District Court Permanently Enjoins 20 Defendants Connected to a Multi-Million Dollar Mail Fraud Scheme
A federal court in Las Vegas, Nevada permanently enjoined six individuals and 14 corporate entities from activities related to an alleged mail fraud scheme, the Department of Justice announced today.
In a complaint filed in February, 2018, the United States alleged that the defendants mailed thousands of fraudulent solicitations each week. The solicitations purported to inform recipients that they had won large cash or prize packages, but needed to pay a fee to claim the winnings. The solicitations were styled as individual notices and stressed to recipients that they must return the requested fee quickly. According to the complaint, some of the solicitations contained what appeared to be handwritten notes congratulating the recipients on their good fortune, while others reassured recipients that the letters were not a scam. Individuals who sent the requested fees did not receive the expected prizes. The complaint alleged that the Las Vegas-based scheme defrauded consumers out of more than $10 million.
“Consumers should be able to open their mail without encountering false promises of wealth,” said Assistant Attorney General Joseph H. Hunt for the Department of Justice’s Civil Division. “The Department has and will continue to relentlessly pursue schemes like this one.”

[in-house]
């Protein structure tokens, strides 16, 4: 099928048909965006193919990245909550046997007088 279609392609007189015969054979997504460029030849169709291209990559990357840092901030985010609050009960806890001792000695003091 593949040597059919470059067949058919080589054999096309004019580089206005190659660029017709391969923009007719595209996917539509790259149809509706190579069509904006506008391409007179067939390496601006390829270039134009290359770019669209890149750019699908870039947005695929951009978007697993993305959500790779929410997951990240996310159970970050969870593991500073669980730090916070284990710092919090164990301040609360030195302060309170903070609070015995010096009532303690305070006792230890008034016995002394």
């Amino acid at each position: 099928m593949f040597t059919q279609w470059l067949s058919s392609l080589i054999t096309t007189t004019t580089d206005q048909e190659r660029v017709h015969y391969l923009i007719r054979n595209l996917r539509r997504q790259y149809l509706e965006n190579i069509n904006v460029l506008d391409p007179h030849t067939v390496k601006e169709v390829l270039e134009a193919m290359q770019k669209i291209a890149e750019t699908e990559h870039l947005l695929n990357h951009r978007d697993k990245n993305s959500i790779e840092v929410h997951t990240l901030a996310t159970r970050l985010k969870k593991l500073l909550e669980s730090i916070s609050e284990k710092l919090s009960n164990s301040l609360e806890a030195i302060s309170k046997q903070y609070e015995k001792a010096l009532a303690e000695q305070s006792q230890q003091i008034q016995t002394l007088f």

“Some of these defendants constantly changed their schemes in attempts to stay one step ahead of the law,” said Delany DeLeon-Colon, Inspector in Charge for the U.S. Postal Inspection Service. “These results make clear that we will peel back the layers, find the individuals behind these schemes, and hold them to account.”
The complaint alleged that defendant Patti Kern orchestrated the activities of the other individual defendants, all of whom live in the Las Vegas area. The complaint alleged that defendants Edgar Del Rio, Sean O’Connor, and Epifanio Castro printed the solicitations; defendant Andrea Burrow opened and processed victim responses; and defendant Stephen Fennell managed the scheme’s lists of recipients. The solicitations were mailed under a plethora of company names, including 11 of the entities named as corporate defendants in the complaint.
The district court entered a default judgment against 11 defendants today and previously entered consent decrees against the nine other defendants named in the complaint. Those orders prohibit the defendants from mailing solicitations like those identified in the complaint, as well as from engaging in activities related to such mailings, including receiving, handling, or opening any victim mail responding to solicitations and using or benefiting from lists of victims who previously responded to solicitations. Additionally, the orders authorize the U.S. Postal Inspection Service to open mail that was detained by law enforcement and return payments to the scheme’s victims.
The matter was handled by Trial Attorney Jacqueline Blaesi-Freed of the Civil Division’s Consumer Protection Branch, in coordination with the United States Attorney’s Office for the District of Nevada and the United States Postal Inspection Service. Additional information on the original enforcement actions and Department of Justice’s efforts to combat elder fraud is at: https://www.justice.gov/opa/pr/justice-department-coordinates-nationwide-elder-fraud-sweep-more-250-defendants.